If there’s any career advice that’s become more than a little trite, it’s telling young people to “embrace failure.” However, the polished Silicon Valley types who tout this wisdom usually have a strong safety net and a deep network to rely on.

That’s what makes Reshma Saujani so refreshing. As the founder and CEO of Girls Who Code, Saujani has given free computer-science education to over 40,000 young women in all 50 US states. She’s delivered speeches at the White House, is a mentee of Hilary Clinton, and can text Sheryl Sandberg on a whim. Hers sounds like another out-of-touch success story.“OUR ECONOMY—OUR SOCIETY—IS LOSING OUT BECAUSE WE’RE NOT RAISING OUR GIRLS TO BE BRAVE.”

Not so. The story of Saujani’s career is largely riddled with anxiety and unfulfilled dreams. She spent years obsessing over her desire to go to Yale Law School, applying and getting rejected three times in a row. She was the first Indian-American woman to run for Congress, and she lost miserably. She ran again, and lost again. Amidst these failures, she noticed something: While campaigning for New York City public advocate, she saw public-school computer rooms packed with boys, not girls. Despite having no tech experience, she ditched law and started teaching girls to code.

In an interview with Quartz, Saujani lets us in on the incidents that taught her to prioritize bravery over accolades, the concession speech that altered her career, and the merit of team dinners.

1. What’s your big idea that other people aren’t thinking about or wouldn’t agree with? Why is it so important?

“WE NEED TO START FOCUSING ON BRAVERY OVER PERFECTION.” We need to start focusing on bravery over perfection. We’re raising our girls to be perfect, and we’re raising our boys to be brave. Most girls are taught to avoid failure and risk. Boys, on the other hand, are taught to play rough and swing high. By the time boys are adults, whether they’re negotiating a raise or even asking someone out on a date, they’ve been habituated to take risk after risk. And they’re rewarded for it. It’s often said in Silicon Valley that no one even takes you seriously unless you’ve had two failed startups. Our economy—our society—is losing out because we’re not raising our girls to be brave. The bravery deficit is the reason why women are underrepresented in STEM, in C­-suites, in boardrooms, in Congress, and pretty much everywhere else you look.

2. What behavior or personality trait do you most attribute to your success?

I’m the daughter of refugees. The immigrant mentality is to work hard, be brave, and never give up in your pursuit of achieving the American dream. Being brave is what led to three rejections from Yale Law School before being accepted. It led to losing my 2010 race for US Congress, and another failed bid for public office in 2013, this time for Public Advocate of New York City. Being brave, regardless of the outcome, is what ultimately led me to start Girls Who Code and what allowed me to do a TED talk on the topic.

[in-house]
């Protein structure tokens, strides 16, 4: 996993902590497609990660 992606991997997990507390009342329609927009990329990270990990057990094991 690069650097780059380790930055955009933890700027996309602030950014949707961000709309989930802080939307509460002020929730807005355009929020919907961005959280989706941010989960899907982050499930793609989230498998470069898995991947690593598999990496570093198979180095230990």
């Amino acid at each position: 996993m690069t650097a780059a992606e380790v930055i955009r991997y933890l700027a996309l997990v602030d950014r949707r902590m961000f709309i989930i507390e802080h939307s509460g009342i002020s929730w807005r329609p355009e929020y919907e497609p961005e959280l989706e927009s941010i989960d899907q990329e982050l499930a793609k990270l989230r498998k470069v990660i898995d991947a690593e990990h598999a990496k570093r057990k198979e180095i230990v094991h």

3. If you could make one change to help women at work, what would it be?

“LEAVING WOMEN OUT OF TECH JOBS MEANS LEAVING FAMILIES OUT OF THE MIDDLE CLASS.” Tech jobs are the future of work, and we know that women are filling fewer of those jobs than ever before. This is a huge problem for our economy, but also for our families. Forty percent of women are the primary breadwinners for their families, and leaving women out of tech jobs means leaving families out of the middle class. We need policymakers to keep an eye on gender and write policies that are explicitly designed to include underserved populations like girls in computer science courses.

4. At the start of your career, what do you wish you had known? What, if anything, do you wish you had not believed?

I would tell myself to be braver and to worry less about perfection. For years I had one obsession: get into Yale Law School. I finished college in three years, took the LSAT, and applied to my dream school. And… I didn’t get in. So I went to Harvard to study public policy, and the next year I applied to Yale again. And I didn’t get in… again. That should have been it. I should have just gone out to change the world, but I couldn’t shake the idea of needing that one perfect credential: a degree from Yale Law. I accepted admission to Georgetown, and I crushed it. And that fall, I transferred to Yale. But when I graduated, I didn’t end up doing the work I always wanted to do. I couldn’t resist the pull of the next perfect credential. I didn’t realize then that having that perfect résumé wasn’t what I needed—that I had to just get out there and do it. All that time I spent chasing Yale was time. I could have been using to actually make a difference in the world. Bravery, not perfection, was the key that unlocked all the doors I’ve walked through since.

5. When in your career did you feel most despondent, and what did you do to turn it around?

“CHASING MY DREAM, NOT A CREDENTIAL, WAS THE BEST DECISION I EVER MADE.”

In 2010, I quit my job and I decided to run for Congress. And then I lost. Badly. Three years later, I ran for New York City public advocate and lost again. Less badly. But still… pretty badly. I won’t lie­­, it hurt. But it was also amazing. Not being perfect was liberating. And chasing my dream, not a credential, was the best decision I ever made.

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